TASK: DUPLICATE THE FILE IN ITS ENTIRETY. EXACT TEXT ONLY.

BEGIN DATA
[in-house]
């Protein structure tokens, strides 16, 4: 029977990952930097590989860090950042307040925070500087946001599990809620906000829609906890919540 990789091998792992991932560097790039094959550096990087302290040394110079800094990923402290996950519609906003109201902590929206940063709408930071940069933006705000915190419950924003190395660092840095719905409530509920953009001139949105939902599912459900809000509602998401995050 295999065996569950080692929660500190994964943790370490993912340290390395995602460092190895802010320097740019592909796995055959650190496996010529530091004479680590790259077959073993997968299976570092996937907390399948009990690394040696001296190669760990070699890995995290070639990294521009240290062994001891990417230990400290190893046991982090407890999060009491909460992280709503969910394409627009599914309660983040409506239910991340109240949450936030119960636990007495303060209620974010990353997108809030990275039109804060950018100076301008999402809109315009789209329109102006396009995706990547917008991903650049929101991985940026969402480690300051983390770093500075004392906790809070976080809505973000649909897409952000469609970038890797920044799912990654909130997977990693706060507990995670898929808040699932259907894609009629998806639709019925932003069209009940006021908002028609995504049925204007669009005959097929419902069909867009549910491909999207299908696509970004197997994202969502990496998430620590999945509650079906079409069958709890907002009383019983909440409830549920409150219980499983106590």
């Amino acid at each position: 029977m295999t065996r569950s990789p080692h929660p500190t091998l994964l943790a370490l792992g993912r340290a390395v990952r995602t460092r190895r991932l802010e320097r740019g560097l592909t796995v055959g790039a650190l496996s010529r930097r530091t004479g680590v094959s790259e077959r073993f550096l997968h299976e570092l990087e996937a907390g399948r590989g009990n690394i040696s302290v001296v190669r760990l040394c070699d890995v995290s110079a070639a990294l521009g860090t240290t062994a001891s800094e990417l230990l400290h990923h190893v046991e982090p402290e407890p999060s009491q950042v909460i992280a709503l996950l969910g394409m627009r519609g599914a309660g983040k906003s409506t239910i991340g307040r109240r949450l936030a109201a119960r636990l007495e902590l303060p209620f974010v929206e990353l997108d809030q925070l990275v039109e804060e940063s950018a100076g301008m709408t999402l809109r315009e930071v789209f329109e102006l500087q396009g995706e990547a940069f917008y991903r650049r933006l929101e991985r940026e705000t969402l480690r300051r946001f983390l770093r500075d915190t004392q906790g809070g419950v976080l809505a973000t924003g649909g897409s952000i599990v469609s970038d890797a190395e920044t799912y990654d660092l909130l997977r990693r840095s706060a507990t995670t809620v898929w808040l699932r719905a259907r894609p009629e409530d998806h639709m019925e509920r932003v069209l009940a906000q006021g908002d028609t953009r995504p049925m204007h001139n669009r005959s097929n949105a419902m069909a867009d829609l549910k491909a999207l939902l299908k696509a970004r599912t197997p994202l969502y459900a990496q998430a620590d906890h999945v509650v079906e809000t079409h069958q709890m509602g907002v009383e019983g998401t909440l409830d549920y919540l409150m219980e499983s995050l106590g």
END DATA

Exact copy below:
[in-house]
């Protein structure tokens, strides 16, 4: 029977990952930097590989860090950042307040925070500087946001599990809620906000829609906890919540 990789091998792992991932560097790039094959550096990087302290040394110079800094990923402290996950519609906003109201902590929206940063709408930071940069933006705000915190419950924003190395660092840095719905409530509920953009001139949105939902599912459900809000509602998401995050 295999065996569950080692929660500190994964943790370490993912340290390395995602460092190895802010320097740019592909796995055959650190496996010529530091004479680590790259077959073993997968299976570092996937907390399948009990690394040696001296190669760990070699890995995290070639990294521009240290062994001891990417230990400290190893046991982090407890999060009491909460992280709503969910394409627009599914309660983040409506239910991340109240949450936030119960636990007495303060209620974010990353997108809030990275039109804060950018100076301008999402809109315009789209329109102006396009995706990547917008991903650049929101991985940026969402480690300051983390770093500075004392906790809070976080809505973000649909897409952000469609970038890797920044799912990654909130997977990693706060507990995670898929808040699932259907894609009629998806639709019925932003069209009940006021908002028609995504049925204007669009005959097929419902069909867009549910491909999207299908696509970004197997994202969502990496998430620590999945509650079906079409069958709890907002009383019983909440409830549920409150219980499983106590």
């Amino acid at each position: 029977m295999t065996r569950s990789p080692h929660p500190t091998l994964l943790a370490l792992g993912r340290a390395v990952r995602t460092r190895r991932l802010e320097r740019g560097l592909t796995v055959g790039a650190l496996s010529r930097r530091t004479g680590v094959s790259e077959r073993f550096l997968h299976e570092l990087e996937a907390g399948r590989g009990n690394i040696s302290v001296v190669r760990l040394c070699d890995v995290s110079a070639a990294l521009g860090t240290t062994a001891s800094e990417l230990l400290h990923h190893v046991e982090p402290e407890p999060s009491q950042v909460i992280a709503l996950l969910g394409m627009r519609g599914a309660g983040k906003s409506t239910i991340g307040r109240r949450l936030a109201a119960r636990l007495e902590l303060p209620f974010v929206e990353l997108d809030q925070l990275v039109e804060e940063s950018a100076g301008m709408t999402l809109r315009e930071v789209f329109e102006l500087q396009g995706e990547a940069f917008y991903r650049r933006l929101e991985r940026e705000t969402l480690r300051r946001f983390l770093r500075d915190t004392q906790g809070g419950v976080l809505a973000t924003g649909g897409s952000i599990v469609s970038d890797a190395e920044t799912y990654d660092l909130l997977r990693r840095s706060a507990t995670t809620v898929w808040l699932r719905a259907r894609p009629e409530d998806h639709m019925e509920r932003v069209l009940a906000q006021g908002d028609t953009r995504p049925m204007h001139n669009r005959s097929n949105a419902m069909a867009d829609l549910k491909a999207l939902l299908k696509a970004r599912t197997p994202l969502y459900a990496q998430a620590d906890h999945v509650v079906e809000t079409h069958q709890m509602g907002v009383e019983g998401t909440l409830d549920y919540l409150m219980e499983s995050l106590g």